Two environmental groups are prepared to bring a lawsuit against the Pennsylvania Fish and Boat Commission for what they call ongoing violations at the state fish hatchery in Bellefonte.
Attorneys for PennEnvironment and the Environmental Integrity Project said Thursday that the groups have filed a notice of intent to sue the state agency, citing violations of the Clean Water Act.
The groups say that “frequent discharges and treatment bypasses of pollutants” from the Bellefonte fish hatchery enter Spring Creek and eventually flow to the Susquehanna River and the Chesapeake Bay, and therefore, the facility is not in compliance with the federal water pollution control act.
Nitrogen and other pollutants discharge from the plant at above permit levels, which can affect fish and other aquatic life, the filing alleges.
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A spokesperson for the Fish and Boat Commission said that the agency has not reviewed the notice of intent to sue and could not comment.
“We have just become aware of the filing and need time to thoroughly review and analyze the document,” Press Secretary Eric Levis said in an email. “We have no additional comments at this time.”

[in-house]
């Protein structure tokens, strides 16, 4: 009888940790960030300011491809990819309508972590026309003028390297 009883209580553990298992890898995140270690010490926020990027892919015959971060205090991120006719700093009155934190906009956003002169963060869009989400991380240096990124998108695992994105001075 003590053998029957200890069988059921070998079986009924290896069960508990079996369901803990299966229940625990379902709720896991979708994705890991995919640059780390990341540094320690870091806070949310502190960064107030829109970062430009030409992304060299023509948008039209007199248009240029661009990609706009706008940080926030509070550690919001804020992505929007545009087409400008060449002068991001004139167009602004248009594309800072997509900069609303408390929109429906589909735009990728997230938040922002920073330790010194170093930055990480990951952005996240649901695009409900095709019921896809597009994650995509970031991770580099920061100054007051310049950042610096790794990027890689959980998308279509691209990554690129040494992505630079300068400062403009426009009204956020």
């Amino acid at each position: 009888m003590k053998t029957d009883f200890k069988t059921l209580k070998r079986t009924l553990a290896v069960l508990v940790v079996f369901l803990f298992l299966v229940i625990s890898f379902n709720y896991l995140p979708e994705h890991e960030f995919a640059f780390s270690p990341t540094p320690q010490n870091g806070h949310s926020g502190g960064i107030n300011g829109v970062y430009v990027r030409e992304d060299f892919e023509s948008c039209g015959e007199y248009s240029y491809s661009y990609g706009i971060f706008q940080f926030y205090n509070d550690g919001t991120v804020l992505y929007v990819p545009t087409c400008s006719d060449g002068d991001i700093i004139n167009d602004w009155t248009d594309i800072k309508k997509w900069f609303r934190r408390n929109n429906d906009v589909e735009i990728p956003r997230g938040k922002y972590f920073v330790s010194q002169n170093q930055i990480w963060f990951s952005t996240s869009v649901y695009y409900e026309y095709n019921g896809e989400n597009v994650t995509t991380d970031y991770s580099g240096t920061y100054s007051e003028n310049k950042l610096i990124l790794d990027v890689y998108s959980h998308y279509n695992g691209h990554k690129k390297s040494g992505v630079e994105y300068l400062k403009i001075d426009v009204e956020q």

The hatchery is near the Fisherman’s Paradise fishing area on Spring Creek outside of Bellefonte.
“It’s unacceptable to have this facility, whose mission is to help us enjoy Pennsylvania’s waterways, turn around and pollute them.” PennEnvironment Director David Masur said in an email.
The environmental groups said they hope the filing will prompt the state Department of Environmental Protection to set more protective pollutions limits on the Bellefonte hatchery.
Plaintiffs must submit a notice of intent to sue before bringing a Clean Water Act case. The defendants have 60 days to respond to the notice.
Attorneys said the environmental groups may move forward with litigation if action hasn’t been taken to resolve the problem within those 60 days.
PennEnvironment is represented by attorneys from the Environmental Integrity Project and the Harrisburg law firm Costopoulos, Foster & Fields.